Zimbabwe: Uproar Over Chinese Mine in Hwange

By Silas Nkala
HWANGE residents under the Greater Whange Residents Trust (GWRT) are opposed to plans by a Chinese coal mining company, Afrochine Smelting to mine at Deka Safari because of the area’s closeness to Sinamatela National Park.

The residents recently took the same company to court for its exploration work along the Deka River arguing the activities would contaminate Mandavu dam and disturb the natural habitat of animals.

GWRT coordinator Fidelis Chima said Afrochine should involve safari operators, local civic groups, local communities and other institutions involved in environmental issues before going ahead with the project.

“We are working on a petition in regards to that,” Chima said.

“The government should consider clean energy such as solar and hydro power and come up with mechanisms of transitioning from dirty energy that causes pollution, land degradation and respiratory diseases.”

In an inquiry to stakeholders through its agent, Zimflow Investment, the Chinese company noted it proposes to establish a coal washing, coking plant and a small brick moulding plant along Deka Road.

“The plants will occupy 9,7 hectares of the land. The project scope involves land clearing, construction and operations of the plants and waste management,” reads the inquiry.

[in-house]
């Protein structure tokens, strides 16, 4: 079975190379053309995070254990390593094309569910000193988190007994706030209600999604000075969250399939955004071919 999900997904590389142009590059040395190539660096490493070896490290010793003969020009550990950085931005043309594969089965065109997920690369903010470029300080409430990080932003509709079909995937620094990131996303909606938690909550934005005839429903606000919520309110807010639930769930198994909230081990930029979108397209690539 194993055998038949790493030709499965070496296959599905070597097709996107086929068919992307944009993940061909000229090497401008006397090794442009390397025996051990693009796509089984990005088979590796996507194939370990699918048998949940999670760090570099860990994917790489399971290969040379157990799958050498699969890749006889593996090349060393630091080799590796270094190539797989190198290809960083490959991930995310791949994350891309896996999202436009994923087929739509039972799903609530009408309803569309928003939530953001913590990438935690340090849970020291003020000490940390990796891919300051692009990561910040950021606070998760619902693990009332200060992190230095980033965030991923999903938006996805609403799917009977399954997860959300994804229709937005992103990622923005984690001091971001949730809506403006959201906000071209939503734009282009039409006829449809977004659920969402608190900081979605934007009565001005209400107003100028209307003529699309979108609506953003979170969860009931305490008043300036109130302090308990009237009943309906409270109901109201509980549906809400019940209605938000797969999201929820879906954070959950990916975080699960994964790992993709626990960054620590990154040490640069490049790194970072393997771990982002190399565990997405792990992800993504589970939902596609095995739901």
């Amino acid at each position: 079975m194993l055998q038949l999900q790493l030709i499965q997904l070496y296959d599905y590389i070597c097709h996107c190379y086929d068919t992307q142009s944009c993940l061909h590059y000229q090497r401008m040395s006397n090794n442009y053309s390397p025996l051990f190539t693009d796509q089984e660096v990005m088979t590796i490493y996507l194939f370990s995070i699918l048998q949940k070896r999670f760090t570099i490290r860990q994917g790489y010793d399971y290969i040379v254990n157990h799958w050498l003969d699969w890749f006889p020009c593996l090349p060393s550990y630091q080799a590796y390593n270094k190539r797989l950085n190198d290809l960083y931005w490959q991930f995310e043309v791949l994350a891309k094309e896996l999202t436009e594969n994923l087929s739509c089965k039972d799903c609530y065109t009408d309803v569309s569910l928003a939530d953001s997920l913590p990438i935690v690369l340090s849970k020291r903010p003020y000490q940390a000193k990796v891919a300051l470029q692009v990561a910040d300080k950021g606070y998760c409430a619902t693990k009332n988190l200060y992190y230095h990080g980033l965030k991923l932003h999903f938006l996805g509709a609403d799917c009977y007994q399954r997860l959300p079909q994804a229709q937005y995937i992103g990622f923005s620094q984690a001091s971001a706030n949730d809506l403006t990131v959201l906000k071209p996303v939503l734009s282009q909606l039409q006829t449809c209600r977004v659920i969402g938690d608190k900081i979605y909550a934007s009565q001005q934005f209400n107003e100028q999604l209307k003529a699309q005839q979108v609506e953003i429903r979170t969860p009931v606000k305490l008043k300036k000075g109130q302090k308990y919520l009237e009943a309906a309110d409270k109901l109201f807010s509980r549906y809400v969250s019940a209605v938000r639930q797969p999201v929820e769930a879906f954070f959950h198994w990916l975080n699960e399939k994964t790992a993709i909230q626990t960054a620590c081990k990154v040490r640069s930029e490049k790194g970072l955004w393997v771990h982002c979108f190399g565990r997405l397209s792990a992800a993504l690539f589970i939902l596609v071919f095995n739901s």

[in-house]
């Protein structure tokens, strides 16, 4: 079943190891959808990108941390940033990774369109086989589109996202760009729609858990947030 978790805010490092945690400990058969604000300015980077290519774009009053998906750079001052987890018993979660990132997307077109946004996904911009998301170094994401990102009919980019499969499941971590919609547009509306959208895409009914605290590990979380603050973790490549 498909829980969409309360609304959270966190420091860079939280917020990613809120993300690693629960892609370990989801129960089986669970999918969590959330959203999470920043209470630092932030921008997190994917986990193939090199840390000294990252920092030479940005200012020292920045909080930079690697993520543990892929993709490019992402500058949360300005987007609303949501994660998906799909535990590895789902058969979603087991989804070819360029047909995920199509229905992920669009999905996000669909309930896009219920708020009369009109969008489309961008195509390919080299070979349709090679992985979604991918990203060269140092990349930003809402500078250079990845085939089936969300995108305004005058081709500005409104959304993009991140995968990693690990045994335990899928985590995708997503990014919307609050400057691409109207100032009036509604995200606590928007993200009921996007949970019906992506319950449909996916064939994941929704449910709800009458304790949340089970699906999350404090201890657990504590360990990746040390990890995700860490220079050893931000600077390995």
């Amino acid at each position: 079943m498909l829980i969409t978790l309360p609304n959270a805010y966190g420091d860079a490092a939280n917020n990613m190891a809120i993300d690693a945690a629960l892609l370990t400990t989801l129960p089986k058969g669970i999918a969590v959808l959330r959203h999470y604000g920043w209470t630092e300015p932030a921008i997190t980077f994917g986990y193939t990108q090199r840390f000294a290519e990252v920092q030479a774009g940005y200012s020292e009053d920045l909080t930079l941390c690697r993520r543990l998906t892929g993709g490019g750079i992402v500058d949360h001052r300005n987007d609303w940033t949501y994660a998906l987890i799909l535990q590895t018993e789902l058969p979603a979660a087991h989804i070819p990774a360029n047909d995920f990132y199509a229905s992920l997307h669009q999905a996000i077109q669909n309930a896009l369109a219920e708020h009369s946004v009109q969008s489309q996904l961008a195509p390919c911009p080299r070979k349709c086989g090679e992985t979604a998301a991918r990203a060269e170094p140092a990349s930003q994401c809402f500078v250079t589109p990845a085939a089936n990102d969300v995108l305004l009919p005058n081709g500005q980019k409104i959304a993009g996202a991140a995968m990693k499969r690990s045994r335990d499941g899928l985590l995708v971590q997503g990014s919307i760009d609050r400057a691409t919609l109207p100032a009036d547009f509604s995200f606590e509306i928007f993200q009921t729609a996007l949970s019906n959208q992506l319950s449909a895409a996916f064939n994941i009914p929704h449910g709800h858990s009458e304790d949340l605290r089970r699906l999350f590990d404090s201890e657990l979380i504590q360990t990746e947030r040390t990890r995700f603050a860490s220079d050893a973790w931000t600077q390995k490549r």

“May you kindly assist SustiGlobal Consultancy to identify potential environmental, social, economic and health impacts and suggest mitigation or enhancement measures for the proposed project by participating in the stakeholder consultation process through this questionnaire?”

But Association for Tourism Hwange chairperson Elizabeth Pasalk said they received a notice from SustiGlobal Consultancy that they have been given a special mining grant at the Deka Safari amid their fears that tourism would be destroyed in the area.

“We understand they were given 3710 hectares of land close to Hwange National Park to do coal mining.

“The area is also close to Shangano cultural site for the Nambya people and these mining activities will affect culture,” Pasalk said.

“As safari operators we have since sent a statement to President Emmerson Mnangagwa to reconsider issuing of special mining grants in safari and national parks areas.

“We expect him to exercise his discretion on that.

“Mining in safaris affects the tourism ecosystem and is detrimental to the environment.

“We do not agree with mining in safari areas. Afrochine has sent us questionnaires and we are yet to respond to them on the mining grant.”

SustiGlobal chief consultant, Oliver Tafa said he had not yet received complaints from any stakeholder.

“All I can say is that special grants can be in an environment where there are parks but the environment laws do not allow mining to encroach into parks and safaris,” Tafa said.

“So we will always respect that. As for now we are waiting for stakeholders to respond to our questionnaires then we will know their concerns.”

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